What I can tell you is that the president feels strongly committed to supporting Ukraine as they continue to battle against Russian aggression on their own soil. And he feels strongly about our ability to support Israel as they now battle a fight, an existential fight, against a group like Hamas that wants to wipe Israel off the map. That's why we submitted that supplemental request to Congress and we -- and we're urging Congress to act on all of those priorities so that we can continue those key national security priorities.

MATTINGLY: Yeah, negotiations very much under way on that front as well.

Admiral John Kirby, we appreciate it. Thanks, sir.

KIRBY: Yes, sir.

POPPY HARLOW, CNN NEWS ANCHOR: So, this morning the Senate is going to hold a hearing into the number of close calls we've seen on runways across the country. The NTSB chair said those near misses endangered the lives of 1300 people.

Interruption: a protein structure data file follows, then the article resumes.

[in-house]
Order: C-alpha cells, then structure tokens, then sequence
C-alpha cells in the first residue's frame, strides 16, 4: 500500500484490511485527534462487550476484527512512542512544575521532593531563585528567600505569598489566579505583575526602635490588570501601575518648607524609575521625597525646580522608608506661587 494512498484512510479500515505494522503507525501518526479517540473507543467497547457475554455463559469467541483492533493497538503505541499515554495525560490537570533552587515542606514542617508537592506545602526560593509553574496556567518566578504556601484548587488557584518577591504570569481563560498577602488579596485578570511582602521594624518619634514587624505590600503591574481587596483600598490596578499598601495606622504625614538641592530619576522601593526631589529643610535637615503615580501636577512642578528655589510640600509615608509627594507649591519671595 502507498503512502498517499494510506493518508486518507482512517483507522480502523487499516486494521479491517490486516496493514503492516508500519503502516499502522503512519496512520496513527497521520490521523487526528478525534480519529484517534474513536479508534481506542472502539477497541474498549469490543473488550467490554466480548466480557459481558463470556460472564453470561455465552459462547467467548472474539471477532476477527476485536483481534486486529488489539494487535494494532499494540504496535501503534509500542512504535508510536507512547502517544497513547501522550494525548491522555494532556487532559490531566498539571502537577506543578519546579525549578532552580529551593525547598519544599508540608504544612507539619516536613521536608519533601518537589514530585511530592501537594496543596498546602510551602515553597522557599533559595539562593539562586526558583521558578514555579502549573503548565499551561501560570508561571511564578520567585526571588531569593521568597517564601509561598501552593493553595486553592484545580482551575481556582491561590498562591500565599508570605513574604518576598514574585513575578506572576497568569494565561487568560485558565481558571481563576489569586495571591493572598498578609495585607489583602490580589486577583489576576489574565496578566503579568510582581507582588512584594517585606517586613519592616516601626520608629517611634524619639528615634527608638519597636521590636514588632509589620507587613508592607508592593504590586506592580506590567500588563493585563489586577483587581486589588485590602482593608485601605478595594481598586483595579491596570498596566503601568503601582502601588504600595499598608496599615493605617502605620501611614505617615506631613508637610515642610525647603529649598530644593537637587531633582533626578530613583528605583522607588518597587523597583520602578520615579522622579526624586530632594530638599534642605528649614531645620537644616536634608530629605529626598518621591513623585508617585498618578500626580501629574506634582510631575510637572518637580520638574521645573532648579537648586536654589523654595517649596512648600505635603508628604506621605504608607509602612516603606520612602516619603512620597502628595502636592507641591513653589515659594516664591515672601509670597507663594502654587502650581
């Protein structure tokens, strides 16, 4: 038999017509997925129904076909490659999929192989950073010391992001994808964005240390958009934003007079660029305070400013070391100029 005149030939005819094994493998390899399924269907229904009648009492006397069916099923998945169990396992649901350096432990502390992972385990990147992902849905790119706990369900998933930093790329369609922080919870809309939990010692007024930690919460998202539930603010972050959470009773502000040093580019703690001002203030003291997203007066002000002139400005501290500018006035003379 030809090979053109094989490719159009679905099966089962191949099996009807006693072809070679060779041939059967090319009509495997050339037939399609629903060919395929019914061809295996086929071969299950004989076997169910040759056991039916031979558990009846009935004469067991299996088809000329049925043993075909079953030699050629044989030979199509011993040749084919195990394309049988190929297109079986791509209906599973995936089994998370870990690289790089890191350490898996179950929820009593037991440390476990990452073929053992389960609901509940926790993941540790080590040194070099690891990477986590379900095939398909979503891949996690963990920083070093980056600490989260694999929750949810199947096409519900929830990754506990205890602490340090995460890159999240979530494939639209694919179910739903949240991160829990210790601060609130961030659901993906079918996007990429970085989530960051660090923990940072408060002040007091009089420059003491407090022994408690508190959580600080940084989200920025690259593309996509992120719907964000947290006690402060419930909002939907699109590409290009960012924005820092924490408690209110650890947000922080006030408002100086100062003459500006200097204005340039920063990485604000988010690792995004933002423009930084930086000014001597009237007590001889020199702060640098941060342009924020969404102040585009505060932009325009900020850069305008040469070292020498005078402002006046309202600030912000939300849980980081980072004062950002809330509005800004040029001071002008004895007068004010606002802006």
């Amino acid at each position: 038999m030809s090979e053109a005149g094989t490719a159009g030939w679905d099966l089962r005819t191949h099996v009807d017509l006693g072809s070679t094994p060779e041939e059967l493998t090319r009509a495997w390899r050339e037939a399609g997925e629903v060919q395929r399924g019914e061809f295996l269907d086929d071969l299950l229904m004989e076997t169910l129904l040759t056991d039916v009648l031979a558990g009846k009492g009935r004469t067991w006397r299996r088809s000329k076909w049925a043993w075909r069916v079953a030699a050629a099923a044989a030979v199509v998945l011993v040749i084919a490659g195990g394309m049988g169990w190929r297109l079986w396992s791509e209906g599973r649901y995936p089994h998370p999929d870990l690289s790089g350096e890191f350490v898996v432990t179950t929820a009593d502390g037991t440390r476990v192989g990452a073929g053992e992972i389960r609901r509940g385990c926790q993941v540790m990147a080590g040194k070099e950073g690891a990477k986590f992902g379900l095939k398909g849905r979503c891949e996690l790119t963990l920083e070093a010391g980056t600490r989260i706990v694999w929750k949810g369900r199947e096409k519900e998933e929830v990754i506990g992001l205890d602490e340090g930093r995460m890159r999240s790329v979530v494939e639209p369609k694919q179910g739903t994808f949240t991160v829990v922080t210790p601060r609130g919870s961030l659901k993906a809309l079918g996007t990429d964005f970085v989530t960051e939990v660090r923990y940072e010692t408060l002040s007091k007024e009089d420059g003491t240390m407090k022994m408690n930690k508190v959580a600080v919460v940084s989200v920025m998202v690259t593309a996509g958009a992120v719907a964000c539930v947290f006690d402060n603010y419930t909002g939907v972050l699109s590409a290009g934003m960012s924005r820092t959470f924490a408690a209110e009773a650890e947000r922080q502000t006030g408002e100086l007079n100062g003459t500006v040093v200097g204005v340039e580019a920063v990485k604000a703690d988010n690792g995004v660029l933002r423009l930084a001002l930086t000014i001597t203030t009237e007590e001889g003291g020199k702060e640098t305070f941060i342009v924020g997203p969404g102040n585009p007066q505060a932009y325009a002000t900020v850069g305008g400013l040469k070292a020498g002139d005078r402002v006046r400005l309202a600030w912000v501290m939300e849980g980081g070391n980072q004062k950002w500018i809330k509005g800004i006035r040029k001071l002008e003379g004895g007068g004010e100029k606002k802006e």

MATTINGLY: And the holiday season is fast approaching. Have you booked your flights? We're going to ask Delta Airline CEO Ed Bastian what you should expect next.



MATTINGLY: Well, in just a few hours, the Senate Commerce Committee will be holding a hearing on a series of troubling close-call aviation safety incidents and how to reduce them. CNN's Pete Muntean is joining us now. Pete, the NCSB has opened seven, I believe, investigations since January.

Do we know what's behind these incidents?

PETE MUNTEAN, CNN MUNTEAN: Well, the head of the National Transportation Safety Board is about to say this. There is simply too much strain on the air transportation system. It's an urgent warning ahead of what's going to be a gangbusters thanksgiving travel season, likely the busiest in disguise ever.

So, today's hearing is especially timely, the subject, of these Close calls that have been happening coast to coast, known officially as runway incursions. The latest incident was just two weeks ago at Houston Hobby. In that

case, two private jets actually collided.

The NTSB just released the air Traffic control transcripts and the tower told the crew of a hawker jet there to line up and wait for takeoff. The pilots acknowledge being told to wait, but investigators say they took off anyway. That set off this collision course with another jet landing on an intersecting runway.